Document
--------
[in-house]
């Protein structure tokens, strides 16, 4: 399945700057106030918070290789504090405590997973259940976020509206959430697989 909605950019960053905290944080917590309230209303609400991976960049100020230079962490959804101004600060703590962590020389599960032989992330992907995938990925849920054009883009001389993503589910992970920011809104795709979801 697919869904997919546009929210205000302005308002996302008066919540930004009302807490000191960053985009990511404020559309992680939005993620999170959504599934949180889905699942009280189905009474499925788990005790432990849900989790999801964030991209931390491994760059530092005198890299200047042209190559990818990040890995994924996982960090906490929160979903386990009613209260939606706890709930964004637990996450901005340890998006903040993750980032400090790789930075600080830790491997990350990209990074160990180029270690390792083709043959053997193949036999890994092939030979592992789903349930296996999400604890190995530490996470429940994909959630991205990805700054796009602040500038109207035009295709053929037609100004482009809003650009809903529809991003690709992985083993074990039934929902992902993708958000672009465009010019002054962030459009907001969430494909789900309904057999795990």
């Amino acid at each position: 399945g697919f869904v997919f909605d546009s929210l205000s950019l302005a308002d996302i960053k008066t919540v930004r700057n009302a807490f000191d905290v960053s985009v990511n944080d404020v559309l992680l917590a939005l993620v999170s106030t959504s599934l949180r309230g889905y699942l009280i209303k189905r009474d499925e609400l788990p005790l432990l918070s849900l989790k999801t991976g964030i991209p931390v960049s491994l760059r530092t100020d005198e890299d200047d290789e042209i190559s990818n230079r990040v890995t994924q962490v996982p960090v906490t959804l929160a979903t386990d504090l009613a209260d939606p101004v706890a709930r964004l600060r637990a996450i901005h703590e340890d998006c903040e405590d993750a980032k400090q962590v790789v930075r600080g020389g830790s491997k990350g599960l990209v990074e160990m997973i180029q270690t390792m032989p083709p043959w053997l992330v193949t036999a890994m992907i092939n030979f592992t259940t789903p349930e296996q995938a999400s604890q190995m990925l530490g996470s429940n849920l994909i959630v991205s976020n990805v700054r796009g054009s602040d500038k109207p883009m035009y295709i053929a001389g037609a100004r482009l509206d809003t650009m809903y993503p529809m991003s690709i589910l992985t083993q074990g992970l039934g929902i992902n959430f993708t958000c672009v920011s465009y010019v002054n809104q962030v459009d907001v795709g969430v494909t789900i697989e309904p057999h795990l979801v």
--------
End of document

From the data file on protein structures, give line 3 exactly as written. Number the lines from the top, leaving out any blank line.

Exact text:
């Amino acid at each position: 399945g697919f869904v997919f909605d546009s929210l205000s950019l302005a308002d996302i960053k008066t919540v930004r700057n009302a807490f000191d905290v960053s985009v990511n944080d404020v559309l992680l917590a939005l993620v999170s106030t959504s599934l949180r309230g889905y699942l009280i209303k189905r009474d499925e609400l788990p005790l432990l918070s849900l989790k999801t991976g964030i991209p931390v960049s491994l760059r530092t100020d005198e890299d200047d290789e042209i190559s990818n230079r990040v890995t994924q962490v996982p960090v906490t959804l929160a979903t386990d504090l009613a209260d939606p101004v706890a709930r964004l600060r637990a996450i901005h703590e340890d998006c903040e405590d993750a980032k400090q962590v790789v930075r600080g020389g830790s491997k990350g599960l990209v990074e160990m997973i180029q270690t390792m032989p083709p043959w053997l992330v193949t036999a890994m992907i092939n030979f592992t259940t789903p349930e296996q995938a999400s604890q190995m990925l530490g996470s429940n849920l994909i959630v991205s976020n990805v700054r796009g054009s602040d500038k109207p883009m035009y295709i053929a001389g037609a100004r482009l509206d809003t650009m809903y993503p529809m991003s690709i589910l992985t083993q074990g992970l039934g929902i992902n959430f993708t958000c672009v920011s465009y010019v002054n809104q962030v459009d907001v795709g969430v494909t789900i697989e309904p057999h795990l979801v």